“Maybe there shouldn’t be forgiveness!!” My son’s rage at me the other day revealed what both of us know.  I want to jump to forgiveness with racial injustice. I want to make things pretty.  I want to think that we as a society are making progress on race.  I want to give grace and I want others to give grace.  I want everyone to get along and sing together in the songs of brotherhood and sisterhood.  The fact is, sometimes there shouldn’t be forgiveness.  Sometimes we have to sit in the uncomfortable mess that we have created in this world and feel the pain of it. 

Forgiveness is like my art. For me it is a process. That process only starts once I’ve healed from trauma. Healing and forgiveness can be beautiful, but they can’t be rushed. Just like art. Good things come to those who wait.

There needs to be individual accountability, and society is pretty united on that.  If some POS goes out with a rifle and shoots a bunch of women, he should go to prison for the rest of his life.  If some officer says some stupid sh*t that makes a painful societal wound hurt even more, he needs to be reprimanded and never made a spokesperson for the department again.  Society understands that people need to be held accountable for their sins.  But what about collective accountability?  That’s where things get hairy.

What about the person who sold the guy the weapon he used to commit the shooting?  What about the friend that noticed he was becoming unstable? (Assuming someone knew.)  What about the attitudes within the police department that made that officer feel like it would be okay to minimize the horrific crime against a marginalized population?  What about the creator of the meme that the officer posted that made fun of the coronavirus and its origins in China?  What about the former President of the United States who regularly stokes the flames of Asian American racism?  What about the people who voted for him or ignored him or even agreed with him as he spouted his hatred and mockery?  What about systemic racism?  What about societal sins?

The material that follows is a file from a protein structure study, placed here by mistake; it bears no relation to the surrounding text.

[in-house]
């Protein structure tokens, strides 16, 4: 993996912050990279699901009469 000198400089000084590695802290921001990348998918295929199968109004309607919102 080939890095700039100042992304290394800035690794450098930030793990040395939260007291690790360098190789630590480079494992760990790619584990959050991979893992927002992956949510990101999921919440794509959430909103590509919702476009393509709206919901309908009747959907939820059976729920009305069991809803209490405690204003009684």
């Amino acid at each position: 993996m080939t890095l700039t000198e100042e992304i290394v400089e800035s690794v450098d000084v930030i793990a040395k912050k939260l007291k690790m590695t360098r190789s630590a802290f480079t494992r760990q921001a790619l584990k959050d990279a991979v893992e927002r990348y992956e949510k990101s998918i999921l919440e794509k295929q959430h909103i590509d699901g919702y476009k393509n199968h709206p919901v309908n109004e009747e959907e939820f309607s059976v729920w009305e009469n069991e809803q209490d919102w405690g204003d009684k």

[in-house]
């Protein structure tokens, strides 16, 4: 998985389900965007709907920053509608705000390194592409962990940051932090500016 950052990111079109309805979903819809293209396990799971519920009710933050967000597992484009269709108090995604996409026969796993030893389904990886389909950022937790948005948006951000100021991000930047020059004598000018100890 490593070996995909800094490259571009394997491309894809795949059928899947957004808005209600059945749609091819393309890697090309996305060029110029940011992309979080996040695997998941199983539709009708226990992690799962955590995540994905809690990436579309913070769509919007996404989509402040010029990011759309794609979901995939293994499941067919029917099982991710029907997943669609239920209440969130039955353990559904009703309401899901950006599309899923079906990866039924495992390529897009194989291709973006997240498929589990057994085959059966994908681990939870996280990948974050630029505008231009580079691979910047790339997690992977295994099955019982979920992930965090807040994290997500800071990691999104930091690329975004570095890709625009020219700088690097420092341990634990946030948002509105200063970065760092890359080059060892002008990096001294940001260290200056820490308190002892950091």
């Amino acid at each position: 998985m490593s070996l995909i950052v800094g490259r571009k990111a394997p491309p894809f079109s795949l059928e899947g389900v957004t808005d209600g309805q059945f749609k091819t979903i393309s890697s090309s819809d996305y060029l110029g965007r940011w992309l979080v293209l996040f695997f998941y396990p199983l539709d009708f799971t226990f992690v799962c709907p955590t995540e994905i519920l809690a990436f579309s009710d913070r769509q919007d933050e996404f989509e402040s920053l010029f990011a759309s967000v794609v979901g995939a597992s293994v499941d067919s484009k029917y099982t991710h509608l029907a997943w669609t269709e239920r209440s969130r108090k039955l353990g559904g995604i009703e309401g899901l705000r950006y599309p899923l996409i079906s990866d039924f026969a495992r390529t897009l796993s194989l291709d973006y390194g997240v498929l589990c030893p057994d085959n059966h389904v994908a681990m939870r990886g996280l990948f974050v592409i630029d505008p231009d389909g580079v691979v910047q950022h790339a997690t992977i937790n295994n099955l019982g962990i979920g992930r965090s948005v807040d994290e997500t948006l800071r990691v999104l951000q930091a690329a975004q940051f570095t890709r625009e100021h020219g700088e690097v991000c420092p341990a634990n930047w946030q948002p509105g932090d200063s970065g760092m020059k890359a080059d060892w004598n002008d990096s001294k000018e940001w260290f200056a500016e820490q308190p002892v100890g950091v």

Individual sins are relatively easy.  A person breaks the law.  He runs a stop sign.  The law is enforced by the traffic cop who issues a ticket.  The perpetrator is punished by having to pay a fine or take a class.  They are forced to confess and forsake their crime by the society before they are able to drive again.  If they continue to engage in unsafe driving, their license is suspended.  Nothing controversial about this process.  Systemic problems are much more thorny and controversial. Sometimes healing and forgiveness can’t happen because wounds keep getting ripped open. Collective sin spreads like a pandemic.

Systemic problems run in families. Families can become dysfunctional in a heartbeat. Old unhealthy patterns and coping strategies get passed on and it seems like there is no way to change. Taking mental illness seriously and getting treatment is hard especially when families don’t want to change. Being a cycle breaker takes work and leadership. There’s not a lot of companionship when you’re blazing a trail. That’s okay. I’m with you.

There is a difference between forgiveness and healing. Sometimes moving on isn’t going to be comfortable and sometimes you have to end or drastically change relationships to do it. Moving on can be painful and lonely. Healing might seem like an etherical dream that comes to other people. It can happen. Forgiveness is harder. I’m not there yet, but I see the finish line. Someday I’ll savor that sweet draft of forgiveness. For now, I’ll sweat it out and keep moving on.

In Equal Measure

Image by Hermann Traub from Pixabay

Sunday again.  I didn’t dread it quite so much this week.  Ben and I agreed that we would go on a bike ride this afternoon.  That will give me something to think about when my soul gets sucked into the grief.  I woke up to primary music.  That is the hardest music for me.  So simple, so direct, so unlike the feelings and thoughts inside me. My endless mental pacing is exhausting, and on Sunday it ramps up. I’m desperate to fix it; to make me whole again.